Kraków Milk Bars

more than a year ago
A lot has changed over the years since communism got kneecapped (1989) and Poland joined the EU (2004). Today a destination as popular as Kraków hardly seems any more alien or adventurous to tourists than well-frequented Paris or Venice. And while many of the old ways of the old days have disappeared or become slightly disneyfied, one relic remains resolutely un-Western: the Polish milk bar (‘bar mleczny’ in Polish). These steamy cafeterias, serving traditional cuisine to an endless queue of pensioners, students, labourers and tramps, provide a grim glimpse into Eastern Bloc Poland and typically have all the atmosphere (and sometimes also the sanitary standards) of a gas station restroom. We love them. For the cost of a few coins you can eat like an orphaned street urchin, albeit an extremely well-fed one. Put Wawel on hold, a visit to the milk bar is a required cultural experience for anyone who has just set foot in the country.

As in so many things, Kraków has the distinction of being the birthplace of the bar mleczny. Poland’s first milk bar was actually opened on Kraków’s market square on May 30th, 1948. Originally no hot dishes were served; this was a place where you went simply to enjoy milk (hence the name), humbly served in a .25 litre glass with a straw (so classy). Run by the government, this was the Party’s ‘clever’ attempt at popularising milk-drinking (as opposed to moonshine), inspired by Poland’s large surplus of dairy products. As restaurants were nationalised by PL’s communist authorities, more and more milk bars appeared in their place, with the Party concept being to provide cheap, dairy-based meals to the masses (as cheerlessly as possible, apparently); in fact meals at the local milk bar were often included in a worker’s salary. In addition to milk, yoghurt, cottage cheese and other dairy concoctions, milk bars offered omelettes and egg cutlets, as well as flour-based foods like pierogi.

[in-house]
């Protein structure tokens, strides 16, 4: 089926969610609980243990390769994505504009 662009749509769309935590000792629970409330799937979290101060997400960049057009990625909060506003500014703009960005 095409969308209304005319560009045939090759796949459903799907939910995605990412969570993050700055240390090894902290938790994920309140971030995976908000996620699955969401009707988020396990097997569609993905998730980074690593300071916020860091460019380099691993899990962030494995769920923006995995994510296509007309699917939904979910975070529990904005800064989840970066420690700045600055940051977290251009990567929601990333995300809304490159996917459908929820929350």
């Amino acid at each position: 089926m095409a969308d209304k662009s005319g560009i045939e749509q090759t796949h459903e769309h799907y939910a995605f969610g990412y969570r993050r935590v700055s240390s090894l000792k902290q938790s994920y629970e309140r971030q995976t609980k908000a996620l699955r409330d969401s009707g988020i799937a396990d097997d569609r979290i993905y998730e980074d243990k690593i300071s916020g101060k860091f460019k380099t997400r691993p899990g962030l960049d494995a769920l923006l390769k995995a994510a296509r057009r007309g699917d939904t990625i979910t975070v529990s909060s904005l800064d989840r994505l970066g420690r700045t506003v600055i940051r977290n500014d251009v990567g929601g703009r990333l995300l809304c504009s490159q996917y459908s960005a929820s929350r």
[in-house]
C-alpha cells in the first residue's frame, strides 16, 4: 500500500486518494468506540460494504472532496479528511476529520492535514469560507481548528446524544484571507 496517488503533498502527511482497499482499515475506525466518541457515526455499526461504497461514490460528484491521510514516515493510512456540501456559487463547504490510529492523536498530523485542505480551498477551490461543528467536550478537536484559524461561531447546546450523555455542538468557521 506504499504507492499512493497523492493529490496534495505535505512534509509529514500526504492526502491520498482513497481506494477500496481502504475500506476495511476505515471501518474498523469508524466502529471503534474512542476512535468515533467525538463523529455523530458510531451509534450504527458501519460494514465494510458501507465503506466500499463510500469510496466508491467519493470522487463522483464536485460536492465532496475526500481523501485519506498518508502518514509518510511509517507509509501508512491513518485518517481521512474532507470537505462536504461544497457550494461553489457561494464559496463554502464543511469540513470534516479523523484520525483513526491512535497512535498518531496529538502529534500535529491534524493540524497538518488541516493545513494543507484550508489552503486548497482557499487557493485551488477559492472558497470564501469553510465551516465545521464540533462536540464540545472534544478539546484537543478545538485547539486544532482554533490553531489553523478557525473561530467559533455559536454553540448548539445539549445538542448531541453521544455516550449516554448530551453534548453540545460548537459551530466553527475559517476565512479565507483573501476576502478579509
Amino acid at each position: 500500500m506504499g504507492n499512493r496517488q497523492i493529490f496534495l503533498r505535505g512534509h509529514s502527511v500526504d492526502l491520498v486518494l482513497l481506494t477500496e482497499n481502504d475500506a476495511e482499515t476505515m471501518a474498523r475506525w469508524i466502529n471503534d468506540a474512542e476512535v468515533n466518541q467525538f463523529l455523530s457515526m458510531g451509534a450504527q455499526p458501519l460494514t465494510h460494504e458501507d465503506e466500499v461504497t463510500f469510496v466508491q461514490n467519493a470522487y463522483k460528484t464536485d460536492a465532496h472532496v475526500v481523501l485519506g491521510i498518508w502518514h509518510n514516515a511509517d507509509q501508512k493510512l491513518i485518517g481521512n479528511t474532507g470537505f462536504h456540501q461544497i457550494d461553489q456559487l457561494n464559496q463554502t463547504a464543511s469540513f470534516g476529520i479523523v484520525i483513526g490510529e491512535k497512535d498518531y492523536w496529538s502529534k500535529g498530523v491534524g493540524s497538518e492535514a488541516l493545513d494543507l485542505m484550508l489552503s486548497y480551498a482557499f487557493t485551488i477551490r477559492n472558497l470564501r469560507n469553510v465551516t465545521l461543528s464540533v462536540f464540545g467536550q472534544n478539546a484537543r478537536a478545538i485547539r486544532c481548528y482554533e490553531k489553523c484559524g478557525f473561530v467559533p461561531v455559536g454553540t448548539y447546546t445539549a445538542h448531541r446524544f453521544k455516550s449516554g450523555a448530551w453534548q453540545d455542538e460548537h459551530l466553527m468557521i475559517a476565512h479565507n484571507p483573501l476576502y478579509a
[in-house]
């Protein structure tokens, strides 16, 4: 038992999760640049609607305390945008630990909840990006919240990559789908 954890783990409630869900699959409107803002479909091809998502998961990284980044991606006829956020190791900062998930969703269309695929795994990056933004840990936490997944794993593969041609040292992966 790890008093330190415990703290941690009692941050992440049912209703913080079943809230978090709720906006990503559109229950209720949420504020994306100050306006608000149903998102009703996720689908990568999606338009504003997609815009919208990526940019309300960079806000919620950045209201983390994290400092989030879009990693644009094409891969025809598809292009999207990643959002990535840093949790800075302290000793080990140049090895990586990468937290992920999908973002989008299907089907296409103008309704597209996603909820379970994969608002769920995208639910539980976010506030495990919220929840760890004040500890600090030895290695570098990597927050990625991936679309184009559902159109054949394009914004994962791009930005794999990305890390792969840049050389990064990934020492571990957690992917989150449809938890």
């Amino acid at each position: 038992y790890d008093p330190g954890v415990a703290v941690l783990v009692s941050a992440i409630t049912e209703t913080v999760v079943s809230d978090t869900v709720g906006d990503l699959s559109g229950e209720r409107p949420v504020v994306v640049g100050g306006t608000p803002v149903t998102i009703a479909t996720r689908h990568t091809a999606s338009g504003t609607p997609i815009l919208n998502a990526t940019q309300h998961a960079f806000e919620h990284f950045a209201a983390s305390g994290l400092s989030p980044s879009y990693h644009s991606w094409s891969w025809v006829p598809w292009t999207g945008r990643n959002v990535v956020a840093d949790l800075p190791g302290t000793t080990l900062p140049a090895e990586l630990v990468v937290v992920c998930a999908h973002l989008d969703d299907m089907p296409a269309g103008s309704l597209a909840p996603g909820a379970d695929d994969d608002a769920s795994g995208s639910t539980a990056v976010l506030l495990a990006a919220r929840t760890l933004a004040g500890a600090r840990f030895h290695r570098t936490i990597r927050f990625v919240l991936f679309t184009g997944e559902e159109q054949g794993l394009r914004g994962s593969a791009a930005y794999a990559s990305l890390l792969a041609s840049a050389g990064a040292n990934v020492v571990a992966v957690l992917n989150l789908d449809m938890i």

Times were so desperate under communism that thievery of the cutlery and flatware was commonplace, resulting in many milk bars switching over to disposable dishes; despite the advancement of the Polish economy in the decades since, you'll still find one-use dishes in many establishments and salt and pepper are often dispensed from plastic cups with a spoon. Similarly, the orders are still typically taken by blue-haired, blue-veined, all-business babcias (Polish grannies), and the food is as inspired as ever - the only difference being that meat is no longer rationed in modern PL. Indeed, today’s milk bars evoke a timelessness to be savoured just as the milk soup served to schoolchildren in PL in the 1980s was. With the collapse of communism most bar mleczny went bankrupt, however, some of these feed museums were saved and continue to be kept open through state subsidies. The range of available dishes begins to fall off as closing time approaches, so go early, go often. Below are our favourite milk bars in the city centre.


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